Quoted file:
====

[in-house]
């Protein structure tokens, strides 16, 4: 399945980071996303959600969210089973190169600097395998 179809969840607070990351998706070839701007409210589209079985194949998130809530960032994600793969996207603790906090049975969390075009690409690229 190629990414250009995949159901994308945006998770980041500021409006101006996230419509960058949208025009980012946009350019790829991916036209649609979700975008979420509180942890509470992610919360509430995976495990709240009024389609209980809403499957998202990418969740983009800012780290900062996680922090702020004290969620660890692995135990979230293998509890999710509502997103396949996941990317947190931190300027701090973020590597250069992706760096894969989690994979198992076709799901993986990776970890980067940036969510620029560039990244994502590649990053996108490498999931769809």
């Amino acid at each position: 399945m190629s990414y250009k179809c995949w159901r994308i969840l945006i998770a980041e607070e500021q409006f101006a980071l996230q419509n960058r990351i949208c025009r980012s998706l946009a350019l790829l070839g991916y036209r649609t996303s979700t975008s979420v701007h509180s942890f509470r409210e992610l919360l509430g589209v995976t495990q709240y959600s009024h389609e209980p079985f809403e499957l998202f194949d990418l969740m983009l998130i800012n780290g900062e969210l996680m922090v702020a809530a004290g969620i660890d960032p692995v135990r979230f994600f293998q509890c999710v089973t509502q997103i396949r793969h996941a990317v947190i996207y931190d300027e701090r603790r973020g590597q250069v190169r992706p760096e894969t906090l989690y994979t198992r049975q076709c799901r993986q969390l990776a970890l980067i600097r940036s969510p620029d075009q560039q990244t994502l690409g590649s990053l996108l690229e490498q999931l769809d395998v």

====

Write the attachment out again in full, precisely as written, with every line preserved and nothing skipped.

[in-house]
């Protein structure tokens, strides 16, 4: 399945980071996303959600969210089973190169600097395998 179809969840607070990351998706070839701007409210589209079985194949998130809530960032994600793969996207603790906090049975969390075009690409690229 190629990414250009995949159901994308945006998770980041500021409006101006996230419509960058949208025009980012946009350019790829991916036209649609979700975008979420509180942890509470992610919360509430995976495990709240009024389609209980809403499957998202990418969740983009800012780290900062996680922090702020004290969620660890692995135990979230293998509890999710509502997103396949996941990317947190931190300027701090973020590597250069992706760096894969989690994979198992076709799901993986990776970890980067940036969510620029560039990244994502590649990053996108490498999931769809």
């Amino acid at each position: 399945m190629s990414y250009k179809c995949w159901r994308i969840l945006i998770a980041e607070e500021q409006f101006a980071l996230q419509n960058r990351i949208c025009r980012s998706l946009a350019l790829l070839g991916y036209r649609t996303s979700t975008s979420v701007h509180s942890f509470r409210e992610l919360l509430g589209v995976t495990q709240y959600s009024h389609e209980p079985f809403e499957l998202f194949d990418l969740m983009l998130i800012n780290g900062e969210l996680m922090v702020a809530a004290g969620i660890d960032p692995v135990r979230f994600f293998q509890c999710v089973t509502q997103i396949r793969h996941a990317v947190i996207y931190d300027e701090r603790r973020g590597q250069v190169r992706p760096e894969t906090l989690y994979t198992r049975q076709c799901r993986q969390l990776a970890l980067i600097r940036s969510p620029d075009q560039q990244t994502l690409g590649s990053l996108l690229e490498q999931l769809d395998v």